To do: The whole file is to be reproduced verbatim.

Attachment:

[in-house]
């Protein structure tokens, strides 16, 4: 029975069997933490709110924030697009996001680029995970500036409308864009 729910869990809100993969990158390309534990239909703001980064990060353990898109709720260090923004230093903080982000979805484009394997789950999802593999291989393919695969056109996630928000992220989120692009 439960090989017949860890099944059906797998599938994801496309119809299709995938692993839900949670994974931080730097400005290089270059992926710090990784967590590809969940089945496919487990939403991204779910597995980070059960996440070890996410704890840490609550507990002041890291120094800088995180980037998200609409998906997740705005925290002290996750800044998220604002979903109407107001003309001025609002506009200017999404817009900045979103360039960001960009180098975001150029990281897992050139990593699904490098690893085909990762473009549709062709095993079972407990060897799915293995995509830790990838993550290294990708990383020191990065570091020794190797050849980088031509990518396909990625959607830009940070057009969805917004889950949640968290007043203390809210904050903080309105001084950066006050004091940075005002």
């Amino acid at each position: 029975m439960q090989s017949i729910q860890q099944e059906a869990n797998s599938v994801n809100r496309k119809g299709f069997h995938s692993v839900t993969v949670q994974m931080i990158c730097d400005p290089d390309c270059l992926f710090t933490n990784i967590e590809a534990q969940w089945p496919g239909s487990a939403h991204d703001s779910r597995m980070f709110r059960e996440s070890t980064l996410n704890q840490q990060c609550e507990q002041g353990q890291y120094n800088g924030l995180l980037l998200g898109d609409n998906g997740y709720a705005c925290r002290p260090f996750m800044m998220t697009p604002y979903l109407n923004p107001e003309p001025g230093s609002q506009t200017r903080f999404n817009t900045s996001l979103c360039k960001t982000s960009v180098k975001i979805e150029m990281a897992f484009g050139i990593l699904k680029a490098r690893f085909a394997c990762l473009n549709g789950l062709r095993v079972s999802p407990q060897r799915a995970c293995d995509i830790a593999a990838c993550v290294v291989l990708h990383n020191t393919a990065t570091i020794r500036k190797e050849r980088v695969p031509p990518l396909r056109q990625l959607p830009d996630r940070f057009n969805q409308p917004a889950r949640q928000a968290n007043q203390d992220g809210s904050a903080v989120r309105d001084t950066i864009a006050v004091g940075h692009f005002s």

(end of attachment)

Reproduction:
[in-house]
């Protein structure tokens, strides 16, 4: 029975069997933490709110924030697009996001680029995970500036409308864009 729910869990809100993969990158390309534990239909703001980064990060353990898109709720260090923004230093903080982000979805484009394997789950999802593999291989393919695969056109996630928000992220989120692009 439960090989017949860890099944059906797998599938994801496309119809299709995938692993839900949670994974931080730097400005290089270059992926710090990784967590590809969940089945496919487990939403991204779910597995980070059960996440070890996410704890840490609550507990002041890291120094800088995180980037998200609409998906997740705005925290002290996750800044998220604002979903109407107001003309001025609002506009200017999404817009900045979103360039960001960009180098975001150029990281897992050139990593699904490098690893085909990762473009549709062709095993079972407990060897799915293995995509830790990838993550290294990708990383020191990065570091020794190797050849980088031509990518396909990625959607830009940070057009969805917004889950949640968290007043203390809210904050903080309105001084950066006050004091940075005002």
């Amino acid at each position: 029975m439960q090989s017949i729910q860890q099944e059906a869990n797998s599938v994801n809100r496309k119809g299709f069997h995938s692993v839900t993969v949670q994974m931080i990158c730097d400005p290089d390309c270059l992926f710090t933490n990784i967590e590809a534990q969940w089945p496919g239909s487990a939403h991204d703001s779910r597995m980070f709110r059960e996440s070890t980064l996410n704890q840490q990060c609550e507990q002041g353990q890291y120094n800088g924030l995180l980037l998200g898109d609409n998906g997740y709720a705005c925290r002290p260090f996750m800044m998220t697009p604002y979903l109407n923004p107001e003309p001025g230093s609002q506009t200017r903080f999404n817009t900045s996001l979103c360039k960001t982000s960009v180098k975001i979805e150029m990281a897992f484009g050139i990593l699904k680029a490098r690893f085909a394997c990762l473009n549709g789950l062709r095993v079972s999802p407990q060897r799915a995970c293995d995509i830790a593999a990838c993550v290294v291989l990708h990383n020191t393919a990065t570091i020794r500036k190797e050849r980088v695969p031509p990518l396909r056109q990625l959607p830009d996630r940070f057009n969805q409308p917004a889950r949640q928000a968290n007043q203390d992220g809210s904050a903080v989120r309105d001084t950066i864009a006050v004091g940075h692009f005002s």